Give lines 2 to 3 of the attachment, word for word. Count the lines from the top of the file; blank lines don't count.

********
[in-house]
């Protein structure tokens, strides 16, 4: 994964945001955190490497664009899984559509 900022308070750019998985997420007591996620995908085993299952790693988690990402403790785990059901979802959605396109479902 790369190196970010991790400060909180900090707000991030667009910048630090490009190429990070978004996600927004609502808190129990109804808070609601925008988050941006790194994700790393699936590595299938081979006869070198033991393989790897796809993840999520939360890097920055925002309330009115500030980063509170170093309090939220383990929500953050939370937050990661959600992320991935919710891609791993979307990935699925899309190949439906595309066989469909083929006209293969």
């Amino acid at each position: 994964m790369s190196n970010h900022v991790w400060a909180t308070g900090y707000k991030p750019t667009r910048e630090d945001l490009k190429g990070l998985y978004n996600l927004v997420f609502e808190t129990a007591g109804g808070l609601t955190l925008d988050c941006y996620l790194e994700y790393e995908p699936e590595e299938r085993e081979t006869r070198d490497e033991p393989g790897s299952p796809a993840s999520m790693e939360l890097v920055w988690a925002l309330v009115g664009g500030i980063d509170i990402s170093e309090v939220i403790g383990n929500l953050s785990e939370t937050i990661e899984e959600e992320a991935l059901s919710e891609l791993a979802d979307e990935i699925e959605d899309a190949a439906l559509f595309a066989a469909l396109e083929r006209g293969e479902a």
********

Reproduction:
């Protein structure tokens, strides 16, 4: 994964945001955190490497664009899984559509 900022308070750019998985997420007591996620995908085993299952790693988690990402403790785990059901979802959605396109479902 790369190196970010991790400060909180900090707000991030667009910048630090490009190429990070978004996600927004609502808190129990109804808070609601925008988050941006790194994700790393699936590595299938081979006869070198033991393989790897796809993840999520939360890097920055925002309330009115500030980063509170170093309090939220383990929500953050939370937050990661959600992320991935919710891609791993979307990935699925899309190949439906595309066989469909083929006209293969």
């Amino acid at each position: 994964m790369s190196n970010h900022v991790w400060a909180t308070g900090y707000k991030p750019t667009r910048e630090d945001l490009k190429g990070l998985y978004n996600l927004v997420f609502e808190t129990a007591g109804g808070l609601t955190l925008d988050c941006y996620l790194e994700y790393e995908p699936e590595e299938r085993e081979t006869r070198d490497e033991p393989g790897s299952p796809a993840s999520m790693e939360l890097v920055w988690a925002l309330v009115g664009g500030i980063d509170i990402s170093e309090v939220i403790g383990n929500l953050s785990e939370t937050i990661e899984e959600e992320a991935l059901s919710e891609l791993a979802d979307e990935i699925e959605d899309a190949a439906l559509f595309a066989a469909l396109e083929r006209g293969e479902a």